I agree, the main problem is mass media and advertisers going after the teen/young adult market. They want to consume, consume, consume. Take downloadable music-you get a song instantly, then move on to the next. No more going to the store – carefully selecting a CD, reading the lyrics printed inside, listening to the whole thing, storing it carefully in your collection – that’s all in the past. And some young people don’t even know what a record is, let alone how to work a record player. It’s just clicking and downloading whoever Rolling Stone or MTV says is hot right now. And then 6 months later, you can’t be caught dead listening to that old music, unless that hot artist has a hot new song.

    Some classical music should be taught, but let’s also teach kids about Johnny Cash, Bob Marley, Marvin Gaye, Bill Monroe, Lou Reed, Charlie Patton, Miles Davis, Stevie Wonder, Dr. John, Carlos Santana, Bob Dylan, the Rolling Stones, the Beatles, hell – even the Fat Boys, Kurtis Blow or Grandmaster Flash! Let’s teach kids about the Ann Arbor Blues and Jazz festival in the early 70s and why it was so important. Let’s teach them about the shorts you watched about music in the 30s and what it was like.

    The youth will continue to rebel if we don’t listen to them and ask what they want to learn about. We need to work with youth, understand their part in this technology revolution, understand the importance of the art of right now, and teach them the truth. Maybe Picasso, Leonard Bernstein and Shakespeare have been taught to death. Maybe it’s time to move on!

  13. Ol' E Cross
    Posted July 2, 2007 at 1:00 pm | Permalink

    America’s top scluptor.

  14. It's Skinner Again
    Posted July 2, 2007 at 4:45 pm | Permalink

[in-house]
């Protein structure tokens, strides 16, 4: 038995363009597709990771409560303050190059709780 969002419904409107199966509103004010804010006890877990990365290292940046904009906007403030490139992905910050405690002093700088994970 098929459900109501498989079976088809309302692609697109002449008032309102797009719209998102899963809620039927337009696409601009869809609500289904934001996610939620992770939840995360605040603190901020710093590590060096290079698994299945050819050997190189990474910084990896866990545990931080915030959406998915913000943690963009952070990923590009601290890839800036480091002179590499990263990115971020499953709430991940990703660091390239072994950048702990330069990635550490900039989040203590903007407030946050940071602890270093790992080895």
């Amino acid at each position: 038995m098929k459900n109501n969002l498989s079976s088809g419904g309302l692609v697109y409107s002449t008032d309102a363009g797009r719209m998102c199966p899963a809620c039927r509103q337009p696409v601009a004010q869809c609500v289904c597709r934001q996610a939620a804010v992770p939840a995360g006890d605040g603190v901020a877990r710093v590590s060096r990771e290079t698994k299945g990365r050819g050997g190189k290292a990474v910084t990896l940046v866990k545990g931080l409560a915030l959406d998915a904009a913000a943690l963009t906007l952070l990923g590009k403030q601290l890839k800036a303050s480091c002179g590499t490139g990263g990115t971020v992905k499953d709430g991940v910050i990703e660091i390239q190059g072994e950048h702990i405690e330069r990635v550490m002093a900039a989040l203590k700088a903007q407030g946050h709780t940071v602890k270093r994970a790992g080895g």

Cousins Vinyl — I think you’ve missed my point a bit. Back in the ’50s, when “Life” devoted a whole issue to Picasso, he WAS a living artist. Now no mass market magazine would devote a whole issue to a living painter. Leonard Bernstein and Carl Sandburg WERE living artists when they were on TV. Now what network would give a living conductor or poet airtime? Populism used to include serious work made for adults, not just commercial teen culture.

    Yes, band and orchestra concerts in the park were common, playing light classical and pop music. Lots of people went. They still do in Europe; here in the US, concert music is stigmatized as “elitist” (which it’s not, of course).

    Where are kids taught about classical music and not about pop music? As far as I can tell, kids are force-fed the Beatles, and never learn about Stravinsky. That’s too bad; he’s worth knowing about. Yes, they should learn about all the artists you mention, but they should be exposed to more than ’70s American pop culture too.

    We do need to move on; we need to move on from xenophobia, anti-intellectualism, and our absurd preoccupation with adolescence. We need a broader outlook!

  15. mark
    Posted July 2, 2007 at 5:45 pm | Permalink

    I like the Marx Brothers because they walked the line between anti-intellectual and intellectual so well. It’s an art that few seem to have today.

    I could go on and on, but if I sit on this toilet any longer, they’ll have to amputate my legs.

  16. mark
    Posted July 2, 2007 at 5:45 pm | Permalink

    (I was just joking. I’m not really on the toilet.)

  17. Posted July 2, 2007 at 6:31 pm | Permalink

    That’s right Mark. Teach the youth the Marx Brothers. And Laurel and Hardy.

    Skinner – we need to hang out one day. You bring some classical music and I’ll bring my music. We’ll drink beer and have a good ol’ time. Or better yet, we’ll organize a park bench concert with classical AND roots music, and we’ll invite all the youth (and the elderly – as to not absurdly preoccupy oursleves with adolescence).

    But seriously Skinner – thanks for the debate – I hear you! Much love!

  18. It's Skinner Again
    Posted July 2, 2007 at 6:58 pm | Permalink

    Cousins — Sounds good to me. And I’ll bring my favorite instrument, the Venezuelan cuatro, so we can get those South American rhythms going too. Cheers!

    Mark — I often hear the complaint these days that the Marxes were “too intellectual.” I’m sorry to hear that you’re not on the toilet. Have you tried drinking more water?